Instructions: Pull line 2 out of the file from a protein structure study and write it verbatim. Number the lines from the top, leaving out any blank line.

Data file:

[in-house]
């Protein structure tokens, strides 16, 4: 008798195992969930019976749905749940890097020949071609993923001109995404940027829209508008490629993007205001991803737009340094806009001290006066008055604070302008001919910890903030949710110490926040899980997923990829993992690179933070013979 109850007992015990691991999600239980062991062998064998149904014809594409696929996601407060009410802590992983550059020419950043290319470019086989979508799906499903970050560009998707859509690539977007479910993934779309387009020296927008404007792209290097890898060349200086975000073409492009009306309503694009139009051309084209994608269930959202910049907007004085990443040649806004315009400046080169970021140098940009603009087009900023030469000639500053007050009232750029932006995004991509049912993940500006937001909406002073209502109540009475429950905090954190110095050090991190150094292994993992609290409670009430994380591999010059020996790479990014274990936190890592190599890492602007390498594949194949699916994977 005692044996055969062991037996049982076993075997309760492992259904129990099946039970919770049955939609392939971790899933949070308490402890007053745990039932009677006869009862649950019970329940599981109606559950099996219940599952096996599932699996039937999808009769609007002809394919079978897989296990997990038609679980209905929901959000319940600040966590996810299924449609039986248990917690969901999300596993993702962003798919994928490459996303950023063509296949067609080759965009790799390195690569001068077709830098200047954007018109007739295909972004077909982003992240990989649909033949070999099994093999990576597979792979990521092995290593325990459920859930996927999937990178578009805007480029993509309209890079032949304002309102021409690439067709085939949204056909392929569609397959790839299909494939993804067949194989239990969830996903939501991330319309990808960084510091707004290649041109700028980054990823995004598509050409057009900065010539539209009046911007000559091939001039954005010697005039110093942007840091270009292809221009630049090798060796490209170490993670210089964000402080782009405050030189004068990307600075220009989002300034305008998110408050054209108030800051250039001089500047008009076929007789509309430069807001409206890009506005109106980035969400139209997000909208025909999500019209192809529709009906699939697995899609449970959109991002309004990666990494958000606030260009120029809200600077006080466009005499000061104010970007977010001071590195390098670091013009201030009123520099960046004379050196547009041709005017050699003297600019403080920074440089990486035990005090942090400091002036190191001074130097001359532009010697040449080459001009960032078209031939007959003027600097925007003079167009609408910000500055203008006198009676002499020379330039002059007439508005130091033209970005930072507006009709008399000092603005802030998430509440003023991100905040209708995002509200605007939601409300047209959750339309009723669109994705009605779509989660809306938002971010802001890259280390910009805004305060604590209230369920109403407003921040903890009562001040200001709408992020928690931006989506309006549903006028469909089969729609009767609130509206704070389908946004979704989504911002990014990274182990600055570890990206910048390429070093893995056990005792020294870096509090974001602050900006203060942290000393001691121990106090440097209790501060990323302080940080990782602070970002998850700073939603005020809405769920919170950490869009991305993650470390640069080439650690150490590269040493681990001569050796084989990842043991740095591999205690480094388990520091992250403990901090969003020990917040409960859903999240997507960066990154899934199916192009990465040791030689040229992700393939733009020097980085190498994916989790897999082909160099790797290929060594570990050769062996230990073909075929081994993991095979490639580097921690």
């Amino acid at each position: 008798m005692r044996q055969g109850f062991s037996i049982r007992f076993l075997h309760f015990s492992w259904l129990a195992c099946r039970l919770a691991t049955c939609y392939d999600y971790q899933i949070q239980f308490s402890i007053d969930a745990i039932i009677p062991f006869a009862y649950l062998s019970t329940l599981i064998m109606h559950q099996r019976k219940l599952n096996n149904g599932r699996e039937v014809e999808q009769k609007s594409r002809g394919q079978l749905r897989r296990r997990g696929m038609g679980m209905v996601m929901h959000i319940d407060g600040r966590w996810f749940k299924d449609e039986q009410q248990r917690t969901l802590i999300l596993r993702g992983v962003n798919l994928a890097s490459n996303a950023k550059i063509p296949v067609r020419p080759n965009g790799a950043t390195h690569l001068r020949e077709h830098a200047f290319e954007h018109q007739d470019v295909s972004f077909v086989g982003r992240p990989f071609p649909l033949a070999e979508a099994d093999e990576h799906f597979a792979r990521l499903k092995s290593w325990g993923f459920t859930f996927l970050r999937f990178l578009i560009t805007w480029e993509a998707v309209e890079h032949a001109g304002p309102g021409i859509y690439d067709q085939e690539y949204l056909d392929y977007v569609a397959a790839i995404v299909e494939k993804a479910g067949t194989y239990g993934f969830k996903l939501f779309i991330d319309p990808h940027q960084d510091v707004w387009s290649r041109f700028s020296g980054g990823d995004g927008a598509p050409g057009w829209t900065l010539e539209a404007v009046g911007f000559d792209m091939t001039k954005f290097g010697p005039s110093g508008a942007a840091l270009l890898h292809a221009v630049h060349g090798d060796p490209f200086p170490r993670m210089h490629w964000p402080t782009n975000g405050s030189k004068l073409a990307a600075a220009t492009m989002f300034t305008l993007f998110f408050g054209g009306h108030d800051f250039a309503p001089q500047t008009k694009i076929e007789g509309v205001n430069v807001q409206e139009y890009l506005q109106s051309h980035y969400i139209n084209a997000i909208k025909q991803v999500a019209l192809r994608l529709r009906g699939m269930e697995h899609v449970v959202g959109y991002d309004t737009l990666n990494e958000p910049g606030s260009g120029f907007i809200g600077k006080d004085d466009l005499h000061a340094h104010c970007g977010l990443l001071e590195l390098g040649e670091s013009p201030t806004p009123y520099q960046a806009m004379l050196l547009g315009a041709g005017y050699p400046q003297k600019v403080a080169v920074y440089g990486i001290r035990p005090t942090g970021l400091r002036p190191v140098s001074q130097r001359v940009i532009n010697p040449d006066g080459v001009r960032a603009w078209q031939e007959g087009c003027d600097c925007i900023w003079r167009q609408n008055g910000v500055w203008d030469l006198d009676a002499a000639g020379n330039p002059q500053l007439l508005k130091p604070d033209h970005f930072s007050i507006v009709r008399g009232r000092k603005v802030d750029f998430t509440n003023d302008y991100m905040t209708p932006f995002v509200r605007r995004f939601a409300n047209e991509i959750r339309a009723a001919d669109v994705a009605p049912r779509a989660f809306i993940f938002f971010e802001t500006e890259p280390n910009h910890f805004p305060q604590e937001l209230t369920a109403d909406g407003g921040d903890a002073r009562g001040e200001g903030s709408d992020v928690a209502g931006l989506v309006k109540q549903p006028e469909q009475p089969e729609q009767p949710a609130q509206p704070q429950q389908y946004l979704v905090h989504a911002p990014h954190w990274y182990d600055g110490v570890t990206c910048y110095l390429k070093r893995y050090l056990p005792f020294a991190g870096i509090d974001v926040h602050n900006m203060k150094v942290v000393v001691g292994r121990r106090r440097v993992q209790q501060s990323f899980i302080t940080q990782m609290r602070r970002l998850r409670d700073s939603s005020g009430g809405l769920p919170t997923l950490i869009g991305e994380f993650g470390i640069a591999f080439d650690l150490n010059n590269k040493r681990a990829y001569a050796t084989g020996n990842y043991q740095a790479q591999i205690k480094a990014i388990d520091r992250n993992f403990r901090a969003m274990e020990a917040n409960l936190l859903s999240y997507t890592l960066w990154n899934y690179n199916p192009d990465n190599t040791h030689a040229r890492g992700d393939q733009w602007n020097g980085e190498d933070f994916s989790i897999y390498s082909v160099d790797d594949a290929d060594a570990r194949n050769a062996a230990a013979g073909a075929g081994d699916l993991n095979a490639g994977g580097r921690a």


């Protein structure tokens, strides 16, 4: 008798195992969930019976749905749940890097020949071609993923001109995404940027829209508008490629993007205001991803737009340094806009001290006066008055604070302008001919910890903030949710110490926040899980997923990829993992690179933070013979 109850007992015990691991999600239980062991062998064998149904014809594409696929996601407060009410802590992983550059020419950043290319470019086989979508799906499903970050560009998707859509690539977007479910993934779309387009020296927008404007792209290097890898060349200086975000073409492009009306309503694009139009051309084209994608269930959202910049907007004085990443040649806004315009400046080169970021140098940009603009087009900023030469000639500053007050009232750029932006995004991509049912993940500006937001909406002073209502109540009475429950905090954190110095050090991190150094292994993992609290409670009430994380591999010059020996790479990014274990936190890592190599890492602007390498594949194949699916994977 005692044996055969062991037996049982076993075997309760492992259904129990099946039970919770049955939609392939971790899933949070308490402890007053745990039932009677006869009862649950019970329940599981109606559950099996219940599952096996599932699996039937999808009769609007002809394919079978897989296990997990038609679980209905929901959000319940600040966590996810299924449609039986248990917690969901999300596993993702962003798919994928490459996303950023063509296949067609080759965009790799390195690569001068077709830098200047954007018109007739295909972004077909982003992240990989649909033949070999099994093999990576597979792979990521092995290593325990459920859930996927999937990178578009805007480029993509309209890079032949304002309102021409690439067709085939949204056909392929569609397959790839299909494939993804067949194989239990969830996903939501991330319309990808960084510091707004290649041109700028980054990823995004598509050409057009900065010539539209009046911007000559091939001039954005010697005039110093942007840091270009292809221009630049090798060796490209170490993670210089964000402080782009405050030189004068990307600075220009989002300034305008998110408050054209108030800051250039001089500047008009076929007789509309430069807001409206890009506005109106980035969400139209997000909208025909999500019209192809529709009906699939697995899609449970959109991002309004990666990494958000606030260009120029809200600077006080466009005499000061104010970007977010001071590195390098670091013009201030009123520099960046004379050196547009041709005017050699003297600019403080920074440089990486035990005090942090400091002036190191001074130097001359532009010697040449080459001009960032078209031939007959003027600097925007003079167009609408910000500055203008006198009676002499020379330039002059007439508005130091033209970005930072507006009709008399000092603005802030998430509440003023991100905040209708995002509200605007939601409300047209959750339309009723669109994705009605779509989660809306938002971010802001890259280390910009805004305060604590209230369920109403407003921040903890009562001040200001709408992020928690931006989506309006549903006028469909089969729609009767609130509206704070389908946004979704989504911002990014990274182990600055570890990206910048390429070093893995056990005792020294870096509090974001602050900006203060942290000393001691121990106090440097209790501060990323302080940080990782602070970002998850700073939603005020809405769920919170950490869009991305993650470390640069080439650690150490590269040493681990001569050796084989990842043991740095591999205690480094388990520091992250403990901090969003020990917040409960859903999240997507960066990154899934199916192009990465040791030689040229992700393939733009020097980085190498994916989790897999082909160099790797290929060594570990050769062996230990073909075929081994993991095979490639580097921690």